“Gold?” The stranger snatched it back, almost dropping his shabby bag in his agitation, and scrutinized it incredulously. Through the coppery tarnish gleamed the dull warm yellow of precious metal.
Without more ado he slumped into the vacant chair at this table, and a waggle-hipped servant-girl came to his side. “Food and drink!” he commanded, letting the miraculous coin ring on the table. “I starve and I’m clemmed with thirst-therefore be quick!”
Eyes twinkling, the traveler regarded his new acquaintance. “And how are you called, sir?” he demanded.
“Jacques of Ys is my name,” the other sighed. “Though truth to tell I’m not overmuch inclined to add my origin to my name any longer.”
“Could you wish to be shamed by connection with a cityful of fools?”
“Considering the matter with due reflection,” said the traveler, “I think-no.”
“Well, then!” Jacques ran his long bony fingers through his already untidy hair; the water had been trying to slick it down, but half an ocean would have been unequal to the task. He was a gaunt man, neither old nor young, with burning grey eyes and a bush of tawny beard.
“So in what way are the folk of Ys foolish?” probed the traveler.
“Oh, once they were a great people,” grunted Jacques. “And that’s where the trouble started, I suppose.
Once we had a fleet-and not on any land-locked lake, either, but on Oceanus itself, mother of storms and gulls. Also we had an army to guard our trade-routes, skilful money-changers, wise counselors… Ah, Ys was among the noblest cities of the world!”
“I believe I’ve heard so,” the traveler agreed.
“Then your news is stale, sir!” Jacques thumped the table. “Listen! There came changes-in the times, in the weather, in the currents of the sea. To be expected, I say, for did not Heraclitus teach us all things flow? But soft living and much ease had stolen the brains out of the people’s heads! Faced with the silting-up of our great estuary, did they go to it and build dredgers? They did not! Faced with a landslide that closed our chief silk-road, did they send scouts to locate another way? They did not! Faced with long winters that killed our autumn wheat in the ground, did they sow barley or the hardy northern oat? They did not!”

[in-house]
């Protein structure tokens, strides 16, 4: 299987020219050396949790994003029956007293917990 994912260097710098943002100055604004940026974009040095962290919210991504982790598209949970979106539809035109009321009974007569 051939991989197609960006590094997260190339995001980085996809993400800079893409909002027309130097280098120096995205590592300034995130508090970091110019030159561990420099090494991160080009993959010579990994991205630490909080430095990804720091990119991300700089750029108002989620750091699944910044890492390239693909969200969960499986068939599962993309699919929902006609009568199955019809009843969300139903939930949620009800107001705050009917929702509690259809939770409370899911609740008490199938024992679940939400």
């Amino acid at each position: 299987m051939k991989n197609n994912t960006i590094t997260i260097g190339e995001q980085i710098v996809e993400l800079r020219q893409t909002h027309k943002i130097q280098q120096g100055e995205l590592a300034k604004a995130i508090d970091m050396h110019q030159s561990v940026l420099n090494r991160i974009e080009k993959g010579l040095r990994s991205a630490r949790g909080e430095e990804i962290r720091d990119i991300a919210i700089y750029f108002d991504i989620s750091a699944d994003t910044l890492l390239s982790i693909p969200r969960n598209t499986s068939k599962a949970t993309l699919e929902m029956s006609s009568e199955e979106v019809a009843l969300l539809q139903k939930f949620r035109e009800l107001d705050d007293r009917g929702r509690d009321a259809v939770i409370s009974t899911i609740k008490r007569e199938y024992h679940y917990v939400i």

“Then what did they do?” the traveler inquired. “If anything.”
“Fell first to moaning and wringing their hands, and lamenting their sad fate; then, when this proved unfruitful and incapable of filling the granaries, turned to a crowning imbecility and invoked the impossible aid of magic. I see you scowl, sir, and well you may, for all the world knows that magic is a vain and ridiculous snare laid by evil demons in the path of mankind.”
This was a stubborn and unobservant fellow, clearly; with his hand closed around a coin that veritable magic-and no petty domestic hearth-spell, either-had turned from copper to gold, he could still make such an assertion. He would not care for this domain in which he now found himself. Still, there was no help for that.
“And to what purposes tended their research in- ah-magic?” the traveler asked.
“To bring back the great days of the past, if you please,” said Jacques with majestic scorn, and on the last word crammed his mouth full from a dish the serving-girl placed before him.
While he assuaged his hunger, his companion contemplated these data. Yes, such an event as Jacques had described would account for the paradox of Ys reversing the cosmic trend and exchanging Time for eternity and its attendant confusions. But there must have been a great and terrible lust in the minds of very many people for the change to be brought about; there must have been public foolishness on a scale unparalleled in the All. Thinking on this, the traveler felt his face grow grim.
Reaching for his staff, he made to depart, and Jacques glanced up with his cheeks bulging. Having swallowed frantically, he spoke, “Sir, did I intrude on your meditations? Your pardon if-”
“No, no! You merely recalled me to some unfinished business. You are correct in your description of the people of Ys. They are fools indeed. So do not-if you will take my advice-go back there.”